Look back at the iconic designs of the 20th century and you’ll notice that the majority of products, brands, and advertisements have something in common: they’re all very simple.
From Nike’s iconic logo to Apple’s clean and simple products, many of the world’s best designs aren’t cluttered with visual activity, but light and simple with only the essential design elements included.
In the world of design, less is often more. From advertisements to logos, including the bare minimum in your design often makes it more eye-catching and effective than including more than what you really need.
In this guide, we’ll share five minimalist design tips that you can apply to design simpler and more effective business cards, direct mail postcards, brochures, logos and much more.
Are you stuck on a design? Designing postcards, flyers, and other marketing pieces is like writing a book: the first page (in this case, the design element) is almost always the hardest.
If you’re a non-designer that needs some help putting your first postcard, business card, or real estate flyer together, use these 15 simple but effective tips to create an eye-catching, readable, and effective design.
Over time, every marketing campaign changes from unique and effective to tired and ineffective, making it important to refresh your campaign frequently.
Since every marketing channel has a different response rate, there’s no “rule” as to when a campaign should be freshened up and changed. You’ll be able to notice that your campaign is losing its edge by observing one key metric.
At first glance, email marketing and direct mail marketing look remarkably similar to each other. They’re both highly targeted, inexpensive, and ideal for informing prospects about the value your business can offer.
Similar doesn’t mean exactly the same, however, and while direct mail marketing and email marketing might share some common elements, they also share a huge range of differences.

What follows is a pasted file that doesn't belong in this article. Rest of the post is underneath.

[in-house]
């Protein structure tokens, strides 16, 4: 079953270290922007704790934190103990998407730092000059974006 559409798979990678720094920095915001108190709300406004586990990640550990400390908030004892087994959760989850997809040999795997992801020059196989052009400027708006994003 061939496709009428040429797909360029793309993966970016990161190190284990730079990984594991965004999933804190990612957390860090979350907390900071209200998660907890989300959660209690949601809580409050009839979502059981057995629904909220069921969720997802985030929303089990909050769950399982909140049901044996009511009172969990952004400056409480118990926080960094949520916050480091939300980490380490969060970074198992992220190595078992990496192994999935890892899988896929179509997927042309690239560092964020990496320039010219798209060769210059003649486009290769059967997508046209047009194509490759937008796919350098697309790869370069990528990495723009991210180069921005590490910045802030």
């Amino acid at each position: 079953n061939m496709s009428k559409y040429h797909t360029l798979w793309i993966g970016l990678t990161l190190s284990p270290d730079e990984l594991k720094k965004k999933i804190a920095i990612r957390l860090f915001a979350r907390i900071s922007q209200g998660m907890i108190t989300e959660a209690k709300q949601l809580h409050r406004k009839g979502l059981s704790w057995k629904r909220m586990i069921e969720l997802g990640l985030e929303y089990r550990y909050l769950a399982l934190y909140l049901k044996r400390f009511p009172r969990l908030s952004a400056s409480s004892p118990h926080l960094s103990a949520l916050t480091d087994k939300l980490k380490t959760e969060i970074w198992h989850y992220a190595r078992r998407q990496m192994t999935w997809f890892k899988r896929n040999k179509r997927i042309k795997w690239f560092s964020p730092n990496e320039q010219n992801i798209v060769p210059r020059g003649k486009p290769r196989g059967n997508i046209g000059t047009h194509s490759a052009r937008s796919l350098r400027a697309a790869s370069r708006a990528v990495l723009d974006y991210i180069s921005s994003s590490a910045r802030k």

Direct mail achieves far higher response rates than email – often 30 times higher with a targeted mailing list. It also offers a far longer shelf life, with emails quickly discarded and direct mail postcards often kept around for several days.
These advantages don’t make direct mail a better all-around choice than email, as both marketing channels excel in different circumstances. In fact, direct mail and email are incredibly powerful when used together in an integrated campaign.
Here are three ways that you can integrate direct mail and email marketing to create a powerful synergy, achieve higher response rates, and keep your business at the front of your target audience’s mind.
How does your business establish trust with its audience? From guarantees to great offers, businesses use a variety of marketing techniques to establish credibility with their audience and position their product or service as reliable and risk free.
These techniques are often incredibly effective, but they share one thing in common – they’re all messages from your business. Through guarantees, unique benefits, and the offer itself, your business is directly communicating its value to its audience.
No matter how accurate your claims are, customers will always view guarantees and selling points from a business that’s marketing to them with a degree of uncertainty and skepticism. After all, your business is hardly a disinterested third party.
Testimonials – reviews and recommendations from your business’s customers and clients – are a powerful tool that your business can use in its direct mail campaigns to establish credibility, build trust and massively increase your response rate.
Economist and Harvard Business School professor Theodore Levitt once famously described effective marketing as “selling the hole, not the drill.”